ALBANY — More that 1,000 newly-minted graduates picked up degrees, diplomas and certificates as Albany Technical College held its Spring 2016 Commencement Exercise Thursday night at the Albany Civic Center. More than 120 associate’s degrees, 300 diplomas and 750 candidates’ technical certificates of credit were awarded.
Among the list of graduates was Evelyn Jenkins, one of five finalists for the Georgia Occupational Award of Leadership (GOAL) competition held in February. After almost three years of being unemployed, Jenkins knew she had to reinvent herself but wasn’t sure what she wanted to do.
“After praying and asking God what He wanted me to do, days later I heard two words — Culinary Arts,” Jenkins said.
She began to seek information about the field, which led her to Albany Tech. She had graduated from the college11 years ago with honors and remembered the doors that technical education opened for her. She said she knew she had to come back to tackle her new journey.
“It’s been an awesome journey for me. I am elated and feel like I am literally floating,” Jenkins said. “On this journey, there have been times when I have pulled aside to acknowledge that if it had not been for the Lord on my side, I would not have made it. I wanted to quit several times and just throw in the towel, but I remembered that I could do this and strength would come.”
Another notable Thursday graduate was Norman Stringer, who was also one of the five finalists in the GOAL competition. Stringer was enrolled in the Electronics Technology program at Albany Tech and credits technical education with giving him the solid foundation needed to help him climb the career ladder.
“I feel as though technical education is a very versatile type of education that has well-prepared me, whether I decide to continue on at a four-year institution or enter the work force now,” said Stringer.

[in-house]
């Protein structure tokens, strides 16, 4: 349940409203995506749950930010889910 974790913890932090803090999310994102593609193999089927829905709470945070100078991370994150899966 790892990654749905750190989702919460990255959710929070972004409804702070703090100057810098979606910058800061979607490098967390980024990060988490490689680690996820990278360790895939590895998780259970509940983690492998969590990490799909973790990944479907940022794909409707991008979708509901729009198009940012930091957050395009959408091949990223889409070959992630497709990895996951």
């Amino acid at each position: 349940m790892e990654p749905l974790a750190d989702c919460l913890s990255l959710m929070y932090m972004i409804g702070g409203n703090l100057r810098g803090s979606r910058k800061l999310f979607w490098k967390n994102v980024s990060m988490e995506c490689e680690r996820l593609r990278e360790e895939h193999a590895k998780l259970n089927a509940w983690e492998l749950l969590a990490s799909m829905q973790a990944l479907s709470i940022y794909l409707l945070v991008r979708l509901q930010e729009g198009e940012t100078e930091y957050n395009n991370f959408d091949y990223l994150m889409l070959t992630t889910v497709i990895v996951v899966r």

The commencement speaker for the ceremony was Gretchen Corbin, commissioner for the Technical College System of Georgia. Sworn in as commissioner in January of 2015, Corbin oversees the state’s 22 technical colleges, including Albany Tech.
Prior to the ceremony, Corbin said the greatest opportunity for the state’s technical colleges was meeting the demand of Georgia’s businesses.
“We have to make sure we provide the curriculum needed by Georgia’s companies as well as making sure we are providing the best education to provide the strongest students for Georgia’s work force,” Corbin said. “I think that is one of the strengths of the technical college system. All of our colleges can move quickly to meet the needs of our Georgia companies. In a world where everything is changing, we have to keep our focus on what’s most important to our mission, and that’s creating a strong work force for Georgia.”
In the past several years, the TCSG has been focusing on dual enrollment of high school students as part of Gov. Nathan Deal’s Move On When Ready initiative, and Corbin has been pleased with the results.
“It’s working well; our Move On When Ready program is life-changing. It’s the greatest change in education we’ve seen in a long time, by providing the opportunity for a high school student to graduate high school with as many as two years of college credit is pretty significant,” Corbin said. “It’s significant in that it allows the high school student to work at his or her pace and earn two years of college credit without having to pay college tuition.”
Thursday night, 113 Move On When Ready high school students graduated from ATC.
Corbin said one of the biggest challenges the TCSG faces is selling the importance of the state’s parents to understand the value of a technical college education.
“There is great value in technical education,” she said. “All of our technical colleges have grown. We came out of the high school system, went into vocational education, then we were trade schools and now we are accredited technical colleges. If I could snap my fingers, I would hope all Georgians would understand that their local technical college really has something for everyone.”